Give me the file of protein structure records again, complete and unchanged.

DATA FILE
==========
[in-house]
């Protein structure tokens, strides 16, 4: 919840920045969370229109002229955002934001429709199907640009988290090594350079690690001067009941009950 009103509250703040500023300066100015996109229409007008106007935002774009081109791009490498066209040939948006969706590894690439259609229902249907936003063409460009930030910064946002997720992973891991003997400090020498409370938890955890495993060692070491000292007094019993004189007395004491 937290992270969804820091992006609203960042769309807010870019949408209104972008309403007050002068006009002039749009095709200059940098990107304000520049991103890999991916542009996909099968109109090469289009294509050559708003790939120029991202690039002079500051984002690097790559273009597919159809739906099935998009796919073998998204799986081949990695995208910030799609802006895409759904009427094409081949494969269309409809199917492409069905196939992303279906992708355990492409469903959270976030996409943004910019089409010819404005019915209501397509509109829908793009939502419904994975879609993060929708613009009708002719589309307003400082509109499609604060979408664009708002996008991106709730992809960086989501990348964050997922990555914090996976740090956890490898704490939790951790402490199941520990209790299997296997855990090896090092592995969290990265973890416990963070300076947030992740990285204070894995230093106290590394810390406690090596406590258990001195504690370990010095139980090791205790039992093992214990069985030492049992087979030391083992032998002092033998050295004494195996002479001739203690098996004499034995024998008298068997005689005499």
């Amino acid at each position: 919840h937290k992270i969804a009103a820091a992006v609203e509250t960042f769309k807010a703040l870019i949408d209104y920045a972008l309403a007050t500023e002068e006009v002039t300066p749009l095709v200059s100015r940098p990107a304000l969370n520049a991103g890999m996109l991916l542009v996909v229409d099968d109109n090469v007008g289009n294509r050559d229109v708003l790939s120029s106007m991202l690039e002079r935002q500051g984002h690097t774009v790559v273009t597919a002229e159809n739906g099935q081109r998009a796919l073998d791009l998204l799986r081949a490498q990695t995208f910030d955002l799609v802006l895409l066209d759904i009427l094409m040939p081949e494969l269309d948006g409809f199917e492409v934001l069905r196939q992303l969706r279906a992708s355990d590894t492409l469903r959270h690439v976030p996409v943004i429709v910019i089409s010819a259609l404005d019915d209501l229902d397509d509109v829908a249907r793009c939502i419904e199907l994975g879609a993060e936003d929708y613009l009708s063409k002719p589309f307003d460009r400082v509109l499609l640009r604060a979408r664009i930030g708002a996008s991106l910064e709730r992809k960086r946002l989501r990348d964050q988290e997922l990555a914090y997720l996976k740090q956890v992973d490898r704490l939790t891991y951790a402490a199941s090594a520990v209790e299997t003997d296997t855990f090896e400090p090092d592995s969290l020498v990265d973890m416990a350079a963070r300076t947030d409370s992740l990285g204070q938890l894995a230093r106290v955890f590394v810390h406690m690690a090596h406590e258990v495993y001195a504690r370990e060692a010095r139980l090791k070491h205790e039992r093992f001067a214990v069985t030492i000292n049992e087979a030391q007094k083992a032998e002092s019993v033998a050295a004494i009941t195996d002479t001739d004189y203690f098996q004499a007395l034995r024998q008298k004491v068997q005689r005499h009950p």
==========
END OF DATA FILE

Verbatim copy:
[in-house]
């Protein structure tokens, strides 16, 4: 919840920045969370229109002229955002934001429709199907640009988290090594350079690690001067009941009950 009103509250703040500023300066100015996109229409007008106007935002774009081109791009490498066209040939948006969706590894690439259609229902249907936003063409460009930030910064946002997720992973891991003997400090020498409370938890955890495993060692070491000292007094019993004189007395004491 937290992270969804820091992006609203960042769309807010870019949408209104972008309403007050002068006009002039749009095709200059940098990107304000520049991103890999991916542009996909099968109109090469289009294509050559708003790939120029991202690039002079500051984002690097790559273009597919159809739906099935998009796919073998998204799986081949990695995208910030799609802006895409759904009427094409081949494969269309409809199917492409069905196939992303279906992708355990492409469903959270976030996409943004910019089409010819404005019915209501397509509109829908793009939502419904994975879609993060929708613009009708002719589309307003400082509109499609604060979408664009708002996008991106709730992809960086989501990348964050997922990555914090996976740090956890490898704490939790951790402490199941520990209790299997296997855990090896090092592995969290990265973890416990963070300076947030992740990285204070894995230093106290590394810390406690090596406590258990001195504690370990010095139980090791205790039992093992214990069985030492049992087979030391083992032998002092033998050295004494195996002479001739203690098996004499034995024998008298068997005689005499």
């Amino acid at each position: 919840h937290k992270i969804a009103a820091a992006v609203e509250t960042f769309k807010a703040l870019i949408d209104y920045a972008l309403a007050t500023e002068e006009v002039t300066p749009l095709v200059s100015r940098p990107a304000l969370n520049a991103g890999m996109l991916l542009v996909v229409d099968d109109n090469v007008g289009n294509r050559d229109v708003l790939s120029s106007m991202l690039e002079r935002q500051g984002h690097t774009v790559v273009t597919a002229e159809n739906g099935q081109r998009a796919l073998d791009l998204l799986r081949a490498q990695t995208f910030d955002l799609v802006l895409l066209d759904i009427l094409m040939p081949e494969l269309d948006g409809f199917e492409v934001l069905r196939q992303l969706r279906a992708s355990d590894t492409l469903r959270h690439v976030p996409v943004i429709v910019i089409s010819a259609l404005d019915d209501l229902d397509d509109v829908a249907r793009c939502i419904e199907l994975g879609a993060e936003d929708y613009l009708s063409k002719p589309f307003d460009r400082v509109l499609l640009r604060a979408r664009i930030g708002a996008s991106l910064e709730r992809k960086r946002l989501r990348d964050q988290e997922l990555a914090y997720l996976k740090q956890v992973d490898r704490l939790t891991y951790a402490a199941s090594a520990v209790e299997t003997d296997t855990f090896e400090p090092d592995s969290l020498v990265d973890m416990a350079a963070r300076t947030d409370s992740l990285g204070q938890l894995a230093r106290v955890f590394v810390h406690m690690a090596h406590e258990v495993y001195a504690r370990e060692a010095r139980l090791k070491h205790e039992r093992f001067a214990v069985t030492i000292n049992e087979a030391q007094k083992a032998e002092s019993v033998a050295a004494i009941t195996d002479t001739d004189y203690f098996q004499a007395l034995r024998q008298k004491v068997q005689r005499h009950p």